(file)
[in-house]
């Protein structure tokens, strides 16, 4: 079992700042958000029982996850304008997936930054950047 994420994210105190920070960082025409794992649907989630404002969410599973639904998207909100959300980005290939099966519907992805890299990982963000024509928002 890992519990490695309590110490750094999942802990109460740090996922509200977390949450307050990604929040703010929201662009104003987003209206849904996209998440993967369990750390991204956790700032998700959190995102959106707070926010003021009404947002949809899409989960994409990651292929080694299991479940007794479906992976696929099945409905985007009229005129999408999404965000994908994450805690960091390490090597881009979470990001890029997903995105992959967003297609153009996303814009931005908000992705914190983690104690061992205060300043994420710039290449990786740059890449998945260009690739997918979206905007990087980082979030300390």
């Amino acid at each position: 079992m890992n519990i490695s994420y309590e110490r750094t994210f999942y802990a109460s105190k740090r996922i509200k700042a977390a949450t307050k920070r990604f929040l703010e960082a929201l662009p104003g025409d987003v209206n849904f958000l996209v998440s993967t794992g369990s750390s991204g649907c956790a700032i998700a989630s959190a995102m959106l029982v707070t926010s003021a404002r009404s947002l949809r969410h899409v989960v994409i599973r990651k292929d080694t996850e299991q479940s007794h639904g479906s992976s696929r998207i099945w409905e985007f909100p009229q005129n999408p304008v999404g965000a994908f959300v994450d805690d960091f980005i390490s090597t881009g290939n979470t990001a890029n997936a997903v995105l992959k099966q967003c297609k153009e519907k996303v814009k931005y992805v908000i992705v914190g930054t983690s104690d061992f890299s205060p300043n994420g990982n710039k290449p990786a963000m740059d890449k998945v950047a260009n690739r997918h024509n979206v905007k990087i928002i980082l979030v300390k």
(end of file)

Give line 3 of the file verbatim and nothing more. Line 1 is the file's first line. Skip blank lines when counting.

């Amino acid at each position: 079992m890992n519990i490695s994420y309590e110490r750094t994210f999942y802990a109460s105190k740090r996922i509200k700042a977390a949450t307050k920070r990604f929040l703010e960082a929201l662009p104003g025409d987003v209206n849904f958000l996209v998440s993967t794992g369990s750390s991204g649907c956790a700032i998700a989630s959190a995102m959106l029982v707070t926010s003021a404002r009404s947002l949809r969410h899409v989960v994409i599973r990651k292929d080694t996850e299991q479940s007794h639904g479906s992976s696929r998207i099945w409905e985007f909100p009229q005129n999408p304008v999404g965000a994908f959300v994450d805690d960091f980005i390490s090597t881009g290939n979470t990001a890029n997936a997903v995105l992959k099966q967003c297609k153009e519907k996303v814009k931005y992805v908000i992705v914190g930054t983690s104690d061992f890299s205060p300043n994420g990982n710039k290449p990786a963000m740059d890449k998945v950047a260009n690739r997918h024509n979206v905007k990087i928002i980082l979030v300390k």